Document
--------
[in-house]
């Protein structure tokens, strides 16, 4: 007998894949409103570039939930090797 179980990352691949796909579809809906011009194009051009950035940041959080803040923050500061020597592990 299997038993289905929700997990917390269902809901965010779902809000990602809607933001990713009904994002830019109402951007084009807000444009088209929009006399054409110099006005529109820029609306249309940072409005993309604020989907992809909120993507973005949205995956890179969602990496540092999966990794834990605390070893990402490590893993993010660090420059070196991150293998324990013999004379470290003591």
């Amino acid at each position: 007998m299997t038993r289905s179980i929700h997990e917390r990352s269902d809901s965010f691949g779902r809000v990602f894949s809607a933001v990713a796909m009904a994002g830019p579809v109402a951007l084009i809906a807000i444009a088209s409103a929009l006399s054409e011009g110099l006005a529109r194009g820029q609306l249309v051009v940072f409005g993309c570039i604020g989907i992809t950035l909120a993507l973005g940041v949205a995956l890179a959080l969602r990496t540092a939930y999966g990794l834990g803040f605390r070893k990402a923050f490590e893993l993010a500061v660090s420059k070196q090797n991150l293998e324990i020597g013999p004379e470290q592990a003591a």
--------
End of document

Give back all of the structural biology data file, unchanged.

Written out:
[in-house]
């Protein structure tokens, strides 16, 4: 007998894949409103570039939930090797 179980990352691949796909579809809906011009194009051009950035940041959080803040923050500061020597592990 299997038993289905929700997990917390269902809901965010779902809000990602809607933001990713009904994002830019109402951007084009807000444009088209929009006399054409110099006005529109820029609306249309940072409005993309604020989907992809909120993507973005949205995956890179969602990496540092999966990794834990605390070893990402490590893993993010660090420059070196991150293998324990013999004379470290003591």
């Amino acid at each position: 007998m299997t038993r289905s179980i929700h997990e917390r990352s269902d809901s965010f691949g779902r809000v990602f894949s809607a933001v990713a796909m009904a994002g830019p579809v109402a951007l084009i809906a807000i444009a088209s409103a929009l006399s054409e011009g110099l006005a529109r194009g820029q609306l249309v051009v940072f409005g993309c570039i604020g989907i992809t950035l909120a993507l973005g940041v949205a995956l890179a959080l969602r990496t540092a939930y999966g990794l834990g803040f605390r070893k990402a923050f490590e893993l993010a500061v660090s420059k070196q090797n991150l293998e324990i020597g013999p004379e470290q592990a003591a």